The digital nomads movement exists in a bit of a legal grey area: people who travel the world, renting houses or hanging out in coworking spaces while freelancing or building their businesses can be considered to be violating their tourist visas, even though they’re essentially bringing work with them. (On the other hand, since they’re generally not hiring locals under the table to work on their businesses, and tend to be more law-abiding and quieter than backpackers who are looking for the next great rave, they also tend not to attract a lot of Official Attention.)
Now, Thailand— which is one of the hobs of the digital nomad movement— is now creating a new visa designed in part for digital nomads:
Thailand’s Smart Visa will only be available to people who work in “S-Curve” industries such as automation and robotics, biotech, and next-gen automotive. The visa will allow holders to work in Thailand without a work permit for four years, compared to one year previously. It’s a one-of-a-kind visa that I hope will be replicated in other countries, especially those looking to expand their talent base and offer companies the best talent from all over the world, instead of hindering them with current archaic visa rules and regulations.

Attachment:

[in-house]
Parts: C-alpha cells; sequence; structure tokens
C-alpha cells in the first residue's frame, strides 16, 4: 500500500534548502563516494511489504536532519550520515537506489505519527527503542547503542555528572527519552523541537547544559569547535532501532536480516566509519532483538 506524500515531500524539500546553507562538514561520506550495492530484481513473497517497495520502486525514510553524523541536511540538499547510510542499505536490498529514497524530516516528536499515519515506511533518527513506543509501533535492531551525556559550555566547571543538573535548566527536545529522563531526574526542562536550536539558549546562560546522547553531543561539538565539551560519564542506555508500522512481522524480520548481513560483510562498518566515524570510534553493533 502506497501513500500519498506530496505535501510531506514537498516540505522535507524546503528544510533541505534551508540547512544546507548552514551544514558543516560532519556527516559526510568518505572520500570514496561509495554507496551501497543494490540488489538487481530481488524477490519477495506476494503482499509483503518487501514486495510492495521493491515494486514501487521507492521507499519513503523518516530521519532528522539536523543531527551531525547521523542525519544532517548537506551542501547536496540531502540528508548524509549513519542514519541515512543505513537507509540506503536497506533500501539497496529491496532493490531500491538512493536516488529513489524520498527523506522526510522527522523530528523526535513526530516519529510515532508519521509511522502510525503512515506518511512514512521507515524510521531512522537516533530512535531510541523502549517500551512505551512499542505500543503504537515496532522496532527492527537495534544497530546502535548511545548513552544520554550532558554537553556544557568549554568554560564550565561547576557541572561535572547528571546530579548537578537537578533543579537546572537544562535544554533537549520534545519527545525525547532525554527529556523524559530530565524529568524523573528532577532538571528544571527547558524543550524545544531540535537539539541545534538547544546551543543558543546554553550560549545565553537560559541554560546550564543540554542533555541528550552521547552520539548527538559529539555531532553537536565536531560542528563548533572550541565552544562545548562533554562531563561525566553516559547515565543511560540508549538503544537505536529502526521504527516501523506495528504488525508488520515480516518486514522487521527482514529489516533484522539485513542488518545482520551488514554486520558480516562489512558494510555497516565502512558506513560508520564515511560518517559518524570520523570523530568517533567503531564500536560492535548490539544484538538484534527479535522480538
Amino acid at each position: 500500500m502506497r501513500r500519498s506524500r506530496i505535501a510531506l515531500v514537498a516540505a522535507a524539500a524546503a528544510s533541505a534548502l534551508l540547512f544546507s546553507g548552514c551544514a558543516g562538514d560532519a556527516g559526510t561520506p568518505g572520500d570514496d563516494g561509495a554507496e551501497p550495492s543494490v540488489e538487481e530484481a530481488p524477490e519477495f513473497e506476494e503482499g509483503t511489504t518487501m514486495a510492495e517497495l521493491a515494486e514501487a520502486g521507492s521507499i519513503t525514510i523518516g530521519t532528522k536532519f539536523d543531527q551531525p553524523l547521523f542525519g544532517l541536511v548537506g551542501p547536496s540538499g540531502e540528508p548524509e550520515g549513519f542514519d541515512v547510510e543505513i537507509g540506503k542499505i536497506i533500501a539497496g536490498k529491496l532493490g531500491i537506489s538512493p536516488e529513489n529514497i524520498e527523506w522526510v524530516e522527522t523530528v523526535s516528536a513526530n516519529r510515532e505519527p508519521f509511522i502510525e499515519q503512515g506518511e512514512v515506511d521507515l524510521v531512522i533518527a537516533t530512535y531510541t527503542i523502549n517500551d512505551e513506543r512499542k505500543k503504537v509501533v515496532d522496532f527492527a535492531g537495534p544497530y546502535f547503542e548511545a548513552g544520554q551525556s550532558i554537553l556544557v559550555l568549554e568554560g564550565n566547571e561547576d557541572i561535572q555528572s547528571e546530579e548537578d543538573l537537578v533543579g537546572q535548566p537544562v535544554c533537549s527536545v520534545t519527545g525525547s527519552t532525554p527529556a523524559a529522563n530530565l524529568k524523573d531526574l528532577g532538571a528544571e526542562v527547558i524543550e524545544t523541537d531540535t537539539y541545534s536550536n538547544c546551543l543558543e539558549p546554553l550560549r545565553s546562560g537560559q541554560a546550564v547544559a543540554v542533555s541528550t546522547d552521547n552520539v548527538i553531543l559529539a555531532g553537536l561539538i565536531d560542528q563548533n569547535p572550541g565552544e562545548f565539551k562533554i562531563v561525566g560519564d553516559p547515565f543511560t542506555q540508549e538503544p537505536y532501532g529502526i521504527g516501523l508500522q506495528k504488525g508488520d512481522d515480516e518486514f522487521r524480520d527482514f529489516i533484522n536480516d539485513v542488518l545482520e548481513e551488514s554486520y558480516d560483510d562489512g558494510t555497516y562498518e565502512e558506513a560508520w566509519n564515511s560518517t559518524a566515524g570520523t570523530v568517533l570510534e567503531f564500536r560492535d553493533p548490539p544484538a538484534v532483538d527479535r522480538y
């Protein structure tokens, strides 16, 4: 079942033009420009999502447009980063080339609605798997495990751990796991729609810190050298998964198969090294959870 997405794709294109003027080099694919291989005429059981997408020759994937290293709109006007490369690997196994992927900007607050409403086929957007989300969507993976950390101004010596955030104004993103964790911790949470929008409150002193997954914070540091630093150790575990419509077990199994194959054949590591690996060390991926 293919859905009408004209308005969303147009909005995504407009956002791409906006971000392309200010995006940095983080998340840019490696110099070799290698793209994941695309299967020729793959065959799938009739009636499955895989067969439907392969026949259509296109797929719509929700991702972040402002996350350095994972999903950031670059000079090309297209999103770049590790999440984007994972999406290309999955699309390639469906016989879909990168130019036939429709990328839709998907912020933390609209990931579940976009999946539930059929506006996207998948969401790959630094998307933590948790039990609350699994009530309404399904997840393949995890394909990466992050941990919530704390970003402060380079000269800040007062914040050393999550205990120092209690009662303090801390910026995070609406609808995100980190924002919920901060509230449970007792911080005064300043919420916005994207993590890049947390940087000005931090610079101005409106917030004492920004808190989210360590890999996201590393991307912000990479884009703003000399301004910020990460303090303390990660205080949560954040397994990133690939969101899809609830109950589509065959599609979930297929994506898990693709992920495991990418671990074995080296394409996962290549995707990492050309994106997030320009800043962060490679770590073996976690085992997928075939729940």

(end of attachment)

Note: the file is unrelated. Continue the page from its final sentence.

The concept of an s-curve visa— effectively, one that makes it easier for people in new, high-tech industries of the future to come work in your country— is something I’ve not seen before.
I did a few interviews with digital nomads for REST, but I never quite got that section to work. Hwoever, I might go back and do some interviews for the podcast, as they’re managing their time and working hours in some interesting ways.
This week on my podcast I talk to Annie Tevelin, founder and head of SkinOwl, a Los Angeles-based cosmetics company that works a 24-hour week. SkinOwl makes vegan cosmetics (apparently the Geranium Beauty Drops are quite popular), and Annie started the company after working as a market up artist in Hollywood for Lancôme and studying cosmetic chemistry at UCLA.